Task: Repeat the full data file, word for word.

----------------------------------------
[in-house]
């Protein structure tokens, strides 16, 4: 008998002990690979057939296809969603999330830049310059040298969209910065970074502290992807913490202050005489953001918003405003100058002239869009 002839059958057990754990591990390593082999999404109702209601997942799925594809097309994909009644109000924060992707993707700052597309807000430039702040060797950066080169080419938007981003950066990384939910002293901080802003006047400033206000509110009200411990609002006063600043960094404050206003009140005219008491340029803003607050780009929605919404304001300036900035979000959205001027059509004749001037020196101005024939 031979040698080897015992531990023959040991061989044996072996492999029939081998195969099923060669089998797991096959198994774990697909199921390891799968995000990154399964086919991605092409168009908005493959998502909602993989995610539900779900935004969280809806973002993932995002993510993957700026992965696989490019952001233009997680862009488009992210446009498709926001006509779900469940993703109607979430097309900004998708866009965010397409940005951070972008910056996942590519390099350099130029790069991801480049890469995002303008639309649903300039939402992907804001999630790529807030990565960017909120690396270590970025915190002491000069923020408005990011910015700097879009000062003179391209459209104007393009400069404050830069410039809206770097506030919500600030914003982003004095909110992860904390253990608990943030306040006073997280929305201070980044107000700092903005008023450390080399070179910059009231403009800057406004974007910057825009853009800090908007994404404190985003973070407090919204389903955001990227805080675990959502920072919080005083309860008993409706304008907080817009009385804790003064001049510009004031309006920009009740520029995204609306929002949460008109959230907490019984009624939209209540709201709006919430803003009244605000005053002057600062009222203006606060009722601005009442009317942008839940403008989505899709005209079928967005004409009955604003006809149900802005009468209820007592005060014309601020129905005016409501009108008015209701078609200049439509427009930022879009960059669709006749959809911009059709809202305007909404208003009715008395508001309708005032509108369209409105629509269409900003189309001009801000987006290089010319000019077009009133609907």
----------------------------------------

[in-house]
């Protein structure tokens, strides 16, 4: 008998002990690979057939296809969603999330830049310059040298969209910065970074502290992807913490202050005489953001918003405003100058002239869009 002839059958057990754990591990390593082999999404109702209601997942799925594809097309994909009644109000924060992707993707700052597309807000430039702040060797950066080169080419938007981003950066990384939910002293901080802003006047400033206000509110009200411990609002006063600043960094404050206003009140005219008491340029803003607050780009929605919404304001300036900035979000959205001027059509004749001037020196101005024939 031979040698080897015992531990023959040991061989044996072996492999029939081998195969099923060669089998797991096959198994774990697909199921390891799968995000990154399964086919991605092409168009908005493959998502909602993989995610539900779900935004969280809806973002993932995002993510993957700026992965696989490019952001233009997680862009488009992210446009498709926001006509779900469940993703109607979430097309900004998708866009965010397409940005951070972008910056996942590519390099350099130029790069991801480049890469995002303008639309649903300039939402992907804001999630790529807030990565960017909120690396270590970025915190002491000069923020408005990011910015700097879009000062003179391209459209104007393009400069404050830069410039809206770097506030919500600030914003982003004095909110992860904390253990608990943030306040006073997280929305201070980044107000700092903005008023450390080399070179910059009231403009800057406004974007910057825009853009800090908007994404404190985003973070407090919204389903955001990227805080675990959502920072919080005083309860008993409706304008907080817009009385804790003064001049510009004031309006920009009740520029995204609306929002949460008109959230907490019984009624939209209540709201709006919430803003009244605000005053002057600062009222203006606060009722601005009442009317942008839940403008989505899709005209079928967005004409009955604003006809149900802005009468209820007592005060014309601020129905005016409501009108008015209701078609200049439509427009930022879009960059669709006749959809911009059709809202305007909404208003009715008395508001309708005032509108369209409105629509269409900003189309001009801000987006290089010319000019077009009133609907």